16. Establish, upon the written recommendation of the County Superintendent of Schools and subject to the provisions of the Education Article and regulations of the State Board of Education, curriculum guides and courses of study including appropriate programs for mentally and physically handicapped children.
  17. Cause to be taken, under the direction of the County Superintendent, a school census.
  18. May enter into agreements with the County Commissioners for the cooperative or joint administration of programs.
  19. Appoint during the month of February, a Superintendent of Schools for a term of four (4) years beginning the first day of July next succeeding the appointment. (This appointment must be approved by the State Superintendent of Schools.)
  20. Enter into contracts validated by the written approval of the County Superintendent of Schools.
  21. Suspend or dismiss certificated personnel in accordance with the provisions of applicable law and bylaws of the State Board of Education.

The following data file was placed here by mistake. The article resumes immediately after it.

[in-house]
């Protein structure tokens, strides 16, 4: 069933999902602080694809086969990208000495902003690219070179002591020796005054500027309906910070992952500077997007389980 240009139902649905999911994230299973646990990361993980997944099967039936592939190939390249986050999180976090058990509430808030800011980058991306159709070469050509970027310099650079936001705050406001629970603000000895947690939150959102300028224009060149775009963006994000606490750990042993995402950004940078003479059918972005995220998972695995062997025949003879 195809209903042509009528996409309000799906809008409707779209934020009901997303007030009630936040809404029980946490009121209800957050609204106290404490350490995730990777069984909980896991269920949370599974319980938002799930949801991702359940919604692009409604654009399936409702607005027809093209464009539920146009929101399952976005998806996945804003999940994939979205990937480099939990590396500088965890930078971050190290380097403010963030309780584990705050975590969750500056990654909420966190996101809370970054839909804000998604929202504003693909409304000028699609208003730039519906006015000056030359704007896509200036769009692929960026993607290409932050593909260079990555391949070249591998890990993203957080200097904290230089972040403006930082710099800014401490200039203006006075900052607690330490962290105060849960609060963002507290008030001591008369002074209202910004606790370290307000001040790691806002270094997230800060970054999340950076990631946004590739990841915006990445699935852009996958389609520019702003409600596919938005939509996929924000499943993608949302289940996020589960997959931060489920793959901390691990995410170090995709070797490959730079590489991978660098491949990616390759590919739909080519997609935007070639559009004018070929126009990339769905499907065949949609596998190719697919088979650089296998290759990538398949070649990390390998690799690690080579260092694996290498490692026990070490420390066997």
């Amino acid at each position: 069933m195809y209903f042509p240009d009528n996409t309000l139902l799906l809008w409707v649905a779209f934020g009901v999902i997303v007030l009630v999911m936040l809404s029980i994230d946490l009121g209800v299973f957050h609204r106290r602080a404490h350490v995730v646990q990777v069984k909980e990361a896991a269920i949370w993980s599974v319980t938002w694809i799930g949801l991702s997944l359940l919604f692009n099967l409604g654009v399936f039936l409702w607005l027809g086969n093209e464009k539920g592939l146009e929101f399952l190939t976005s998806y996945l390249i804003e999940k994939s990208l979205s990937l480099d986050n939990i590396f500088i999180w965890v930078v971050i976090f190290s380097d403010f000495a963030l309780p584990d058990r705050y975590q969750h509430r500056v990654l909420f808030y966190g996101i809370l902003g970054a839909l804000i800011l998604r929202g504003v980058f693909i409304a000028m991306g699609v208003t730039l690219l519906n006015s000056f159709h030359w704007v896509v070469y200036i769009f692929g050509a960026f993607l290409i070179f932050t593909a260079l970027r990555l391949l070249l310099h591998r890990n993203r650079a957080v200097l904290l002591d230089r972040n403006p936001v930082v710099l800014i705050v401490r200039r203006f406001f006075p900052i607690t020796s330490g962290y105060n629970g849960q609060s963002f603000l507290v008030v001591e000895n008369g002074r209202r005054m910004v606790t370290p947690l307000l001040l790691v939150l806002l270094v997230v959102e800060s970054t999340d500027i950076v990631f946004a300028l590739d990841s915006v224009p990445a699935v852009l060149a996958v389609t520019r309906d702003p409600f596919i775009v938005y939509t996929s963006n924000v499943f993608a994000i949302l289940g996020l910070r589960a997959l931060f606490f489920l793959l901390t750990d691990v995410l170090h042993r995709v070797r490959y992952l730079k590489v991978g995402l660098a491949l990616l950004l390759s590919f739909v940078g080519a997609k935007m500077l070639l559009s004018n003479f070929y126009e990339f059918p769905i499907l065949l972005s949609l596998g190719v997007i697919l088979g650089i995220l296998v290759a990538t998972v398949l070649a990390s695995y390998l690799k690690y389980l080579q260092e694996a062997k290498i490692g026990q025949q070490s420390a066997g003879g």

22. Prepare a budget with the advice of the County Superintendent of Schools.
  23. Have all accounts audited and made public.
  24. Make reports to the State Board of Education.
  25. Have Annual Report prepared and published.
  26. Cause the American flag to be displayed in each school during school hours.
  27. Provide and equip the Office of County Superintendent.
  28. Provide such means of transportation as are necessary for the effective and efficient performance of the official duties of the Superintendent and her professional assistants.
  29. Upon the recommendation of the County Superintendent, adopt procedures for the selection and purchase of textbooks and other school supplies.